You are here:

The Consequences for Parent Student Loans By Janice Parker

As Lil’ Johnny and Baby girl Sally are preparing to go off to college, your heart leaps for joy! You’re such a proud parent and willing to do whatever is necessary to help them meet any financial challenges they may face by signing your name on the dotted line for a Parent Loan. In your mind, you’re thinking; after all it’s my fault that I didn’t properly prepare financially to pay this PLANNED expense out-of-pocket, right? It was definitely planned because since the day Lil’ Johnny and Baby girl Sally was born, college has always been the plan for their future, right?

Okay, no more shade! Seriously, most of us have dreamed of the day when we pack up our kid(s) and ship them off to college, but the dream of paying for this outrageous expense may not have come true. For years many families have relied on government and private loans to pick up the shortfall for college expenses, however most times we aren’t educated about the consequences of student loan debt. Today in America, we are more than $1.5 Trillion dollars in student loan debt and growing!

Parent loans are rapidly growing and the consequences are becoming so scary. For the first time in my 17 years in this industry, I witnessed someone’s social security income be taken due to a defaulted parent loan. It’s a long story but a true story! Although the repayment amount was small, this amount in her own words was, “it makes the difference in whether I will take my medicine everyday or every other day to stretch my decreased income.” One of the many lessons I learned from this was that student loan debt can follow you to the grave.

Before you consider taking on a Federal Parent PLUS loan, please explore all of your options and know the consequences for default. Federal Parent PLUS loans and private loans do not offer you the same benefits that are offered to your child. Just as there are practical limits on reasonable and affordable debt for students, there are good rules of thumb concerning how much parents should borrow.

  • Parents should borrow no more for all their children than they can afford to repay in 10 years or by the time they retire, whichever will occur first. After the parents retire, there is no new income coming in, just assets. When the parents retire, they should pay off all their debts because they will be potentially paying higher interest on their loans than they are earning from their savings.
  • Total Federal Parent PLUS loan debt for all their children should be less than the parents’ annual income, and ideally a lot less. If total parent loan debt is less than annual income, the parents will be able to repay the parent loans in ten years or less.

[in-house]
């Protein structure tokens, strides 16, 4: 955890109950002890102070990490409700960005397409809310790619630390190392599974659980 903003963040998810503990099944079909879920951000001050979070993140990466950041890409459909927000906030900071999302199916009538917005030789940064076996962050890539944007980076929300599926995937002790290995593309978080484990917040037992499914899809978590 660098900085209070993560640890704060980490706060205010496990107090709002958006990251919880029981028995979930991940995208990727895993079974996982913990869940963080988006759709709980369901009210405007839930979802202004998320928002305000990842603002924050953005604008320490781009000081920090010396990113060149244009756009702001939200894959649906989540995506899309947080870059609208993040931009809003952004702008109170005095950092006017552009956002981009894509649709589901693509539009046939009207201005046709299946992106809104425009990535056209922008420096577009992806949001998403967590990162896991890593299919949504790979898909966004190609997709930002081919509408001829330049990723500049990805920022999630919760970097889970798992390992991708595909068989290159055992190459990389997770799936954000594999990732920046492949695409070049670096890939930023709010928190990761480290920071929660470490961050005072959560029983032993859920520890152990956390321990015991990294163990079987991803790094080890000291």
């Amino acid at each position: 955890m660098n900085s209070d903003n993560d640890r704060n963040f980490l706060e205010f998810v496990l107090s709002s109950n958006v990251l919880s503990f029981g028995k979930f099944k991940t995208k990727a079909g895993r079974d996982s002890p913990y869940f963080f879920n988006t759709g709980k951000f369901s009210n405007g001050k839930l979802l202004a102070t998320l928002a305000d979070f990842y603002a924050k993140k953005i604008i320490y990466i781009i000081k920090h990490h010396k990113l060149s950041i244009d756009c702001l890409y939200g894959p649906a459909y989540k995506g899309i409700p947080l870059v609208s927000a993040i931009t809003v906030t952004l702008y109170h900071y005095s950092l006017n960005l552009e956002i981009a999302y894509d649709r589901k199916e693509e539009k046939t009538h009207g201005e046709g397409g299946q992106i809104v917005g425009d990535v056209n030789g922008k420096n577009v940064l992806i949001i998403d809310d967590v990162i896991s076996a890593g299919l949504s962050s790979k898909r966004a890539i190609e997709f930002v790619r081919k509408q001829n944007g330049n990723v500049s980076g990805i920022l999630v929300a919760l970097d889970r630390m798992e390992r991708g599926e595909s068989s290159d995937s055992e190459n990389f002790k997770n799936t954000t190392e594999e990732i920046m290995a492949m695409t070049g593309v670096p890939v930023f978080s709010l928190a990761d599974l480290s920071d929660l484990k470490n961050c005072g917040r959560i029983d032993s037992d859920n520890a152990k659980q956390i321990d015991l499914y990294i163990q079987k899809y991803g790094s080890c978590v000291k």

• Parents who have very low-income should not borrow to help their children pay for school. If the parents’ income is less than 150% of the poverty line, the parents should not borrow from the Federal Parent PLUS loan program or cosign private student loans.
  • If a parent is considering making large purchases within the next 10 years of taking on a parent loan (buy/refinance home, purchase of a large ticket item), consider your DTI (debt-to-income ratios) for lending purposes.
  • Parents can also cosign private student loans, which may have very high annual and cumulative loan limits. Loan balances may increase through interest capitalization if the parent defers repayment while the student is in school. It is very easy for a parent to get overextended when borrowing to help his or her children pay for school.

A $20,000 loan for freshman year may sound manageable, but multiply that by the number of years you expect your student to be in school and the number of college bound children in the household and suddenly you owe $160,000 in Parent Direct PLUS loans, assuming you only have two children.

That works out to about a $1,800 monthly payment under a standard 10-year plan. Parent PLUS loans aren’t eligible for most income-based repayment options, although they may be able to obtain access to income contingent repayment if they consolidate the loans under the Direct Loan program.

But even under this plan, a family of four with a combined adjusted gross income of $80,000 will still have a monthly payment of around $1,000 a month – paying back a total of more than $300,000 including interest. Loan debt like this can affect retirement savings, or even retirement itself.

Many families make an arrangement with the student that while the parents will take out the loan, the student will repay them. Just remember that the loan can never be changed to the student’s name, and all lower payment, deferment and discharge options are based on the parent’s situation, rather than the student’s. With today’s administration and doom and gloom of employment, make sure that you and your student research their career to ensure they have the best possible chances for good employment options. Paying for student loan debt doesn’t have to be a mystery. Start your homework early, seek out all options and ask questions when you don’t know. Take the emotions out of it and consider everyone’s financial future…not just Lil’ Johnny’s or Baby girl Sally.